Watch this space.

South Australian electoral reform

The South Australian government has announced plans for a raft of electoral changes, including introducing the possibility of double dissolution elections to resolve deadlocks.

Interestingly, it also involves the abolition of preference voting for the Legislative Council, moving instead to a party list system using the Saint-Lague counting method. This is very similar to how most proportional systems work in Europe.

There won’t be any preferences, with only primary votes used to distribute seats, according to a method which involves dividing the number of votes by a party by the number of seats they have won.

It’s quite a good system to use for list elections, as it is much much simpler than the way we elect our proportional houses in Australia, but it is problematic if it’s used in elections where not that many candidates are to be elected. It would work much better in SA if they also moved to four-year terms for the upper house, and thus elected 22 candidates instead of 11, but I can’t work out if that’s part of the package.

The reforms will be put to a referendum in 2018.


Fisher update – could there be another win from third?

All votes have now been counted for last weekend’s Fisher by-election for the state seat in Adelaide’s southern suburbs.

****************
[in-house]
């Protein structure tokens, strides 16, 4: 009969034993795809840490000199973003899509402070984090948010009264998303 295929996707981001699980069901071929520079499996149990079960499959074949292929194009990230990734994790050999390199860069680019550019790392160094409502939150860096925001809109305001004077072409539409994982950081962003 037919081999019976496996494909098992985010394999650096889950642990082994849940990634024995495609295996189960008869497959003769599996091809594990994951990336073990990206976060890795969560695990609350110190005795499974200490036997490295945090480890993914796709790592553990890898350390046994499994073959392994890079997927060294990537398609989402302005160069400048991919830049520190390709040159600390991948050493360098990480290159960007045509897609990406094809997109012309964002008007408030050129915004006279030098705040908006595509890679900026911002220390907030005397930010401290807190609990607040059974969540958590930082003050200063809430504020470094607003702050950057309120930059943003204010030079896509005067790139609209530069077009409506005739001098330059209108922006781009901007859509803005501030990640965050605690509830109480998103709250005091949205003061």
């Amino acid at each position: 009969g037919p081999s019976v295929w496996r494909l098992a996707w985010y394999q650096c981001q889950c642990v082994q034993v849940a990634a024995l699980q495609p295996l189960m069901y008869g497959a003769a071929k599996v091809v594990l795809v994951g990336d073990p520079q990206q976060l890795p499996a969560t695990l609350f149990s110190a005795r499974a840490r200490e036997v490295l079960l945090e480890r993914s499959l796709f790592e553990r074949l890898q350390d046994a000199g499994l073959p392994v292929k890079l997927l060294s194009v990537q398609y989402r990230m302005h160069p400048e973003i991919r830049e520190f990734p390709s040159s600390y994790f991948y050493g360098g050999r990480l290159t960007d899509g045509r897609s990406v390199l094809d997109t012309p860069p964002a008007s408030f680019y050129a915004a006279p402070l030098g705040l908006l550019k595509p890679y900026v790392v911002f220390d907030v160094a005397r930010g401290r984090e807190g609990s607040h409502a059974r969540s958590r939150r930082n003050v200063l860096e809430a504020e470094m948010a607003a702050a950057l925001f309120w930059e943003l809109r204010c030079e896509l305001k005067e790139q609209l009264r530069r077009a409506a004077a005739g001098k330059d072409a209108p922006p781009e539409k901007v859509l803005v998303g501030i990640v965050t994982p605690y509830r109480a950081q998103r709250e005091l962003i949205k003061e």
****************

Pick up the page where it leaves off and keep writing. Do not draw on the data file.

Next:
Earlier this week I wrote about how, after Labor won a solid lead on election night, a strong Liberal lead in the declaration votes brought the race close to a tie. As of yesterday afternoon, all two-party-preferred votes have been counted and Labor leads the Liberal candidate by 24 votes.

As long as Labor remains in the top two when the official preference distribution concludes today, you would expect Labor to win by roughly 24 votes.

However, there is a scenario where independent candidate Dan Woodyatt could overtake Labor and win the seat on Labor preferences, in a similar way to how the Greens won Prahran earlier this week.

On primary votes, Labor’s Nat Cook is leading independent Dan Woodyatt by 711 votes, and there are an additional 2864 votes cast for five other minor candidates.

For Woodyatt to win, he needs to gain a lead over Labor of 25% of those minor candidates’ votes. That could be a scenario where 50% goes to Woodyatt and 25% each goes to Labor and Liberal.

This is definitely a possible outcome, but there is not as much information about how those candidates’ preferences are flowing, as there was in Prahran earlier this week.

The preference distribution is taking place today, so we should find out this afternoon.


Fisher – Liberal takes the lead?

While we were all distracted by Prahran yesterday afternoon, quite strange things were happening in the count for the South Australian state seat of Fisher following Saturday’s by-election.

We all expected Labor to win the Fisher by-election after an error on Sunday revealed that Labor was holding 52% of the vote on election-day votes.